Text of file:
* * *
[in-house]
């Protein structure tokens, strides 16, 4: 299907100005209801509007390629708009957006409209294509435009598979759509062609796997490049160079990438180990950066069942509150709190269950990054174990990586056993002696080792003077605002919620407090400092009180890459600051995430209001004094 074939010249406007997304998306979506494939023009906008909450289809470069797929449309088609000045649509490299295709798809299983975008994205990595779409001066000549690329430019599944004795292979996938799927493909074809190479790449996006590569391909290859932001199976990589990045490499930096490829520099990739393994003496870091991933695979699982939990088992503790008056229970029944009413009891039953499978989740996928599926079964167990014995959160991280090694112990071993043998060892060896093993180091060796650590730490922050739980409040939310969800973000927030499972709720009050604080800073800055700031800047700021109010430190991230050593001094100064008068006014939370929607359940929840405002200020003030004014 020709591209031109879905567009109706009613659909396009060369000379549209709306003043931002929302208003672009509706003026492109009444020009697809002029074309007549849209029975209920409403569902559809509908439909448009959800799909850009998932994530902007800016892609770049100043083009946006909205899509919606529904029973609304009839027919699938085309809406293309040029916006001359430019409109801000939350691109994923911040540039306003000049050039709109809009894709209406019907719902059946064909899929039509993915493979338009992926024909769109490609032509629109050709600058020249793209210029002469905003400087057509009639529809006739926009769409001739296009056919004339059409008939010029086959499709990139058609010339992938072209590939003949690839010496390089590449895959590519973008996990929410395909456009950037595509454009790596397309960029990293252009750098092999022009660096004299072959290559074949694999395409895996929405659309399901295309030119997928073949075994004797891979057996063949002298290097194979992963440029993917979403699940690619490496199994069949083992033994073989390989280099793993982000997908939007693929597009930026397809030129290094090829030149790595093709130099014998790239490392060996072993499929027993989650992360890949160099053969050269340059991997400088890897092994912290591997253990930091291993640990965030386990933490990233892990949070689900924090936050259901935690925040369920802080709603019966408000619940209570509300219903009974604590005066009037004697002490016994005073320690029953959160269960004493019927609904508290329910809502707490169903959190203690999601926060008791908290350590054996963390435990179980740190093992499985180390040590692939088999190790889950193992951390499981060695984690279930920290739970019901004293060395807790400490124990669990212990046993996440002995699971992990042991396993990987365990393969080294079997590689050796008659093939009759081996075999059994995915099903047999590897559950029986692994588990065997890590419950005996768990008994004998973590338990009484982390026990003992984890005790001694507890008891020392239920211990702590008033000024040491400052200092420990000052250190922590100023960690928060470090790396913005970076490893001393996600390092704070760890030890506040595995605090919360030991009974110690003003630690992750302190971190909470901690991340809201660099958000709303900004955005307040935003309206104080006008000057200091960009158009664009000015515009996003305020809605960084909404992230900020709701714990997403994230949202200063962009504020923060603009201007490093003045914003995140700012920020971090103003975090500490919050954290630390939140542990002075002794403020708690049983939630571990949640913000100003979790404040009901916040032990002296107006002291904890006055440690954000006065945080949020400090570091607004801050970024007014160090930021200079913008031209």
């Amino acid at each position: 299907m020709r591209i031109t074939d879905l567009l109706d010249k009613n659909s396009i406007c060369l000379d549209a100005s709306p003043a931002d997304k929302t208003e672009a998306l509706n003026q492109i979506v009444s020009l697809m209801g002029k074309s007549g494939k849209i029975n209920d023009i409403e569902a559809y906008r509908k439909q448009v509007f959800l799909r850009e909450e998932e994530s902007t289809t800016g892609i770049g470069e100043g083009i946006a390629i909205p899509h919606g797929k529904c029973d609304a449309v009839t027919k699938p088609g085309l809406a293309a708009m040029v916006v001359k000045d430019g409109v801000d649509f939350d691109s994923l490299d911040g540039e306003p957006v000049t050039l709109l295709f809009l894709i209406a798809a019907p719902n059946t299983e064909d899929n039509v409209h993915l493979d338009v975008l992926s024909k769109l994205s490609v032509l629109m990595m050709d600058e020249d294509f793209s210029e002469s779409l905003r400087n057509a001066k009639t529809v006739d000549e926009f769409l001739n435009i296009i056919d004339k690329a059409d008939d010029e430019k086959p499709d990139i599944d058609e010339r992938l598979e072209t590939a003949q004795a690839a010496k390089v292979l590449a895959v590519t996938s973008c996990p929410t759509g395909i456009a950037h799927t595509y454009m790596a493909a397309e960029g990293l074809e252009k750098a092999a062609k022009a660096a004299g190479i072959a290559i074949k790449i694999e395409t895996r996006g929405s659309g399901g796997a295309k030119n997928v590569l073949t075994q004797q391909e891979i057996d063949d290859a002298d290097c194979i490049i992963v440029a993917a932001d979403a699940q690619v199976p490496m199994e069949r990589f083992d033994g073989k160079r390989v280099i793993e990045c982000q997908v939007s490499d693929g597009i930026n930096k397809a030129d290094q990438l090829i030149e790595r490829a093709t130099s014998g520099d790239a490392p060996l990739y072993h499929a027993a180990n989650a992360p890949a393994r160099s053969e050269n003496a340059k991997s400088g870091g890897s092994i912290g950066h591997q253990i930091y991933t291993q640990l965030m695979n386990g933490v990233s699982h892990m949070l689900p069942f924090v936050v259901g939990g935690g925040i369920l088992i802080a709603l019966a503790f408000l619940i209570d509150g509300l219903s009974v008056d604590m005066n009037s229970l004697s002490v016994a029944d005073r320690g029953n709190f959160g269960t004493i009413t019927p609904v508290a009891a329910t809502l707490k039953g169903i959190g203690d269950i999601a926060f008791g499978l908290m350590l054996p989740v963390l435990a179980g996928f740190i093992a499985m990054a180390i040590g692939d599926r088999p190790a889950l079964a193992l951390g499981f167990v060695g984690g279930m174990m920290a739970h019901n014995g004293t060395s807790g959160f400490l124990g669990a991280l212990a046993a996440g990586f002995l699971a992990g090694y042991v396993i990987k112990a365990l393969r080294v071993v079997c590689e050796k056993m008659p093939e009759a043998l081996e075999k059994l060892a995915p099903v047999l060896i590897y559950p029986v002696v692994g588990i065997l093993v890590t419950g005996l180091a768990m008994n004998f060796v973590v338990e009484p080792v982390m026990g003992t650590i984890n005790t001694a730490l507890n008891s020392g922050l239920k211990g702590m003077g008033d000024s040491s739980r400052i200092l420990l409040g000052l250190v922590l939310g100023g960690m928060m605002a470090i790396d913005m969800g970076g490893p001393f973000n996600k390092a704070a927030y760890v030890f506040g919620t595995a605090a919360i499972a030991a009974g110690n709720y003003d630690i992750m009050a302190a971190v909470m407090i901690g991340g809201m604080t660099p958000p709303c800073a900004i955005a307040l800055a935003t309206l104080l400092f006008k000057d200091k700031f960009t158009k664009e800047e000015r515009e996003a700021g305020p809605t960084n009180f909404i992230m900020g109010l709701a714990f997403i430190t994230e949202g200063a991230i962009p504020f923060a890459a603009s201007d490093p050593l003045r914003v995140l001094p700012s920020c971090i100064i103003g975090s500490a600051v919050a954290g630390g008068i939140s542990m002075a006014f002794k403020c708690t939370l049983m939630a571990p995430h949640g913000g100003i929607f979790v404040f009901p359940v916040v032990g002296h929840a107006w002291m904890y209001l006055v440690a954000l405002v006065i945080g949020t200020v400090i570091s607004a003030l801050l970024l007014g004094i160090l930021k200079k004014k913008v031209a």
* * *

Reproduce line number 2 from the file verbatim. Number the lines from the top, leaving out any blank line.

């Protein structure tokens, strides 16, 4: 299907100005209801509007390629708009957006409209294509435009598979759509062609796997490049160079990438180990950066069942509150709190269950990054174990990586056993002696080792003077605002919620407090400092009180890459600051995430209001004094 074939010249406007997304998306979506494939023009906008909450289809470069797929449309088609000045649509490299295709798809299983975008994205990595779409001066000549690329430019599944004795292979996938799927493909074809190479790449996006590569391909290859932001199976990589990045490499930096490829520099990739393994003496870091991933695979699982939990088992503790008056229970029944009413009891039953499978989740996928599926079964167990014995959160991280090694112990071993043998060892060896093993180091060796650590730490922050739980409040939310969800973000927030499972709720009050604080800073800055700031800047700021109010430190991230050593001094100064008068006014939370929607359940929840405002200020003030004014 020709591209031109879905567009109706009613659909396009060369000379549209709306003043931002929302208003672009509706003026492109009444020009697809002029074309007549849209029975209920409403569902559809509908439909448009959800799909850009998932994530902007800016892609770049100043083009946006909205899509919606529904029973609304009839027919699938085309809406293309040029916006001359430019409109801000939350691109994923911040540039306003000049050039709109809009894709209406019907719902059946064909899929039509993915493979338009992926024909769109490609032509629109050709600058020249793209210029002469905003400087057509009639529809006739926009769409001739296009056919004339059409008939010029086959499709990139058609010339992938072209590939003949690839010496390089590449895959590519973008996990929410395909456009950037595509454009790596397309960029990293252009750098092999022009660096004299072959290559074949694999395409895996929405659309399901295309030119997928073949075994004797891979057996063949002298290097194979992963440029993917979403699940690619490496199994069949083992033994073989390989280099793993982000997908939007693929597009930026397809030129290094090829030149790595093709130099014998790239490392060996072993499929027993989650992360890949160099053969050269340059991997400088890897092994912290591997253990930091291993640990965030386990933490990233892990949070689900924090936050259901935690925040369920802080709603019966408000619940209570509300219903009974604590005066009037004697002490016994005073320690029953959160269960004493019927609904508290329910809502707490169903959190203690999601926060008791908290350590054996963390435990179980740190093992499985180390040590692939088999190790889950193992951390499981060695984690279930920290739970019901004293060395807790400490124990669990212990046993996440002995699971992990042991396993990987365990393969080294079997590689050796008659093939009759081996075999059994995915099903047999590897559950029986692994588990065997890590419950005996768990008994004998973590338990009484982390026990003992984890005790001694507890008891020392239920211990702590008033000024040491400052200092420990000052250190922590100023960690928060470090790396913005970076490893001393996600390092704070760890030890506040595995605090919360030991009974110690003003630690992750302190971190909470901690991340809201660099958000709303900004955005307040935003309206104080006008000057200091960009158009664009000015515009996003305020809605960084909404992230900020709701714990997403994230949202200063962009504020923060603009201007490093003045914003995140700012920020971090103003975090500490919050954290630390939140542990002075002794403020708690049983939630571990949640913000100003979790404040009901916040032990002296107006002291904890006055440690954000006065945080949020400090570091607004801050970024007014160090930021200079913008031209």